The Public Relations industry has recently had a bad PR problem. In 2015, nearly 70 percent of the general public did not trust the messages public relation specialists produced. This epidemic distrust, according to PRSA, is due to corruption at the top of the industry that trickles down into every aspect of a PR firm. A recent study shows that this "follow the leader" syndrome has not affected all public relations specialists, and that there are many who are trying to change how PR is viewed in the public's eye.
One way to solve the PR industry's PR problem is to start changing companies' ethical standards from the top down. How executives behave, communicate and treat their workers create the culture of the company, and this can have a positive or negative impact depending on the management.
Virgil Scudder states that "employee behavior will follow the culture the management creates." This means that if management creates an environment through demonstration where honesty and morals are uncompromisable, their employees will follow in their footsteps.
Management must also hold their workers accountable for following the ethical standards of the company but more important than that, they must allow their employees to hold the management accountable.
Everyone who works in a PR firm or agency has their own "independent voice" and management has an obligation, if they desire to be ethical, to listen to these "independent voices." What they have to say could bring important perspectives and keep management from corruption.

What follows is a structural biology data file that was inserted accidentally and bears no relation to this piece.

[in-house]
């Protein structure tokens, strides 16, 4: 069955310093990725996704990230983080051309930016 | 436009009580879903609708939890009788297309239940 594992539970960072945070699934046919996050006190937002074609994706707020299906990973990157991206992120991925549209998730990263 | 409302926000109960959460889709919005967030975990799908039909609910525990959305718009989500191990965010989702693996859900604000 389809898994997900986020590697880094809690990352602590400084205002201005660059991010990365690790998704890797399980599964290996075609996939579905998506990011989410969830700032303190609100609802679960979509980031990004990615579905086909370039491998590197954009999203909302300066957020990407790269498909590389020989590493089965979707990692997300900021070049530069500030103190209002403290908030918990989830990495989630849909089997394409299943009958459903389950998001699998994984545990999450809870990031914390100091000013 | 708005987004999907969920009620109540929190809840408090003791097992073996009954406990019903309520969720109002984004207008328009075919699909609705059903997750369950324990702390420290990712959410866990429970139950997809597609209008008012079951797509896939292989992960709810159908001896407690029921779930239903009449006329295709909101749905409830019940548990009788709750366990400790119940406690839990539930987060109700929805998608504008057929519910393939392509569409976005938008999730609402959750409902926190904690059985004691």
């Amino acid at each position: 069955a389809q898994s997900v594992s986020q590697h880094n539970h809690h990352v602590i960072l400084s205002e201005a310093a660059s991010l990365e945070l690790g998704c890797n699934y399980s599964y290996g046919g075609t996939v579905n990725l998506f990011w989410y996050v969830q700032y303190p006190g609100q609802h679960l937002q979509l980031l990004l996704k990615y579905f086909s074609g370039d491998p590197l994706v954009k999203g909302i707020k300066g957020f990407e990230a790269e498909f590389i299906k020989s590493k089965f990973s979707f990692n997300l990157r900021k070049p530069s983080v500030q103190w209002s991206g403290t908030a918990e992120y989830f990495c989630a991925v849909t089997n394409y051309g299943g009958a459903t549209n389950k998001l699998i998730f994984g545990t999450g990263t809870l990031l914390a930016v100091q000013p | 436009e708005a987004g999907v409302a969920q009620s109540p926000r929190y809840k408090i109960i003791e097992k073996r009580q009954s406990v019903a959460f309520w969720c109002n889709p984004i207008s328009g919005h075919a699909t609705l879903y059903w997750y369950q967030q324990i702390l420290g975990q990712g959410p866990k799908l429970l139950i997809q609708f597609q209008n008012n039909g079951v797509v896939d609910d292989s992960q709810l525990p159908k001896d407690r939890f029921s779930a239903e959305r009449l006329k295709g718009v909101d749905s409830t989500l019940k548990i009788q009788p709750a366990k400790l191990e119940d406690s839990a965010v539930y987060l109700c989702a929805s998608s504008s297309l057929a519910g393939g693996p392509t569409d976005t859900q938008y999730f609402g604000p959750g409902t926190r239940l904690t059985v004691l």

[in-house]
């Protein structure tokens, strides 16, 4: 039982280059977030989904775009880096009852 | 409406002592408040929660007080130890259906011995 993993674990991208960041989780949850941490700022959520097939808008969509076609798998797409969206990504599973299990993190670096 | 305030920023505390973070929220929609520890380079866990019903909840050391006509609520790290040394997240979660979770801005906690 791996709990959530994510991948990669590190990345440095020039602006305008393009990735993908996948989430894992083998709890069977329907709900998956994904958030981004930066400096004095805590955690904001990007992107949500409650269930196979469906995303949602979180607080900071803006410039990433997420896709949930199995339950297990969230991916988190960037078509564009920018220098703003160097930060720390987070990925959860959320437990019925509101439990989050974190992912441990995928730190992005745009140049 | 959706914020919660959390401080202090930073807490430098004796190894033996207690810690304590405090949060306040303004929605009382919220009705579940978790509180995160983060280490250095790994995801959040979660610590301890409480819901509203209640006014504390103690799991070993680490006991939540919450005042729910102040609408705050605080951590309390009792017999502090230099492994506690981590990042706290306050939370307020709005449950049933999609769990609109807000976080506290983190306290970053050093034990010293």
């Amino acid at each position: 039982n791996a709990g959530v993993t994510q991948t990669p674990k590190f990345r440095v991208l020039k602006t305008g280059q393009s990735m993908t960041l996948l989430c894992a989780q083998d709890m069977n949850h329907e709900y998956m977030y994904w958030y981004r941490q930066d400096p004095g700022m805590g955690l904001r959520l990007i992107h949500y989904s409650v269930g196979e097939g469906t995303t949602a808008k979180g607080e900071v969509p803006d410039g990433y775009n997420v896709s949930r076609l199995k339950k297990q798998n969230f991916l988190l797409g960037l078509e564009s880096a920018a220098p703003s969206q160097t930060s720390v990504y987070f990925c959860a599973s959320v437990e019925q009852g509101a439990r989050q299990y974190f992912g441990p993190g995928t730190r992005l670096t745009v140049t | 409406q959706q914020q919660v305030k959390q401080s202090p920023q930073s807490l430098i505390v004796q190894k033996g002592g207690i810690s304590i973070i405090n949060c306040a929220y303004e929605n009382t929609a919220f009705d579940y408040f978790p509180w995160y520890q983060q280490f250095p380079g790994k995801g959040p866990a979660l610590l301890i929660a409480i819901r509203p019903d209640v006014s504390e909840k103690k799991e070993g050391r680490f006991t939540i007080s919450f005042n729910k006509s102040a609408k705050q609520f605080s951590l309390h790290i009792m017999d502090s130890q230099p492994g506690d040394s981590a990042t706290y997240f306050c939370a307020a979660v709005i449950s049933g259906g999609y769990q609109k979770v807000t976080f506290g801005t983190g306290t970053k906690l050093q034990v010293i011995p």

The Individual's Voice
A study conducted by Dr. Minette Drumwright from the University of Texas found that public relations employees are not exactly the "yes man" the public believes them to be. Although employees can face great consequences for upholding their ethical standards against their company's desire, that does not stop them.
Going against the system or disagreeing with the CEO has caused many public relations employees to be demoted, to resign or even to be fired, but they simply could not be blatantly unethical. This gumption to stand for one's morals is another way that the PR industry can solve their PR problem.
When executives rule with an iron fist, belittle their staff and set impossible expectations is when workers begin to compromise their ethics. In a way, the company is enforcing the unethical practice, but for the future of the PR industry, they need employees that believe that a "yes man" has no value and that credibility is the most important quality to have.
Once the PR industry starts to fix the corruption form the top down and listen to the individual's voice, then they will be able to work together to create the truthful and ethical content that the public needs.
One participant from Drumwright's study said that, "he [the participant's CEO] can count on me to not always agree with him." This type of relationship between the CEO and employees should be the goal for all PR firms. Only when employees speak out and management listens, will the public change their mind about the PR industry.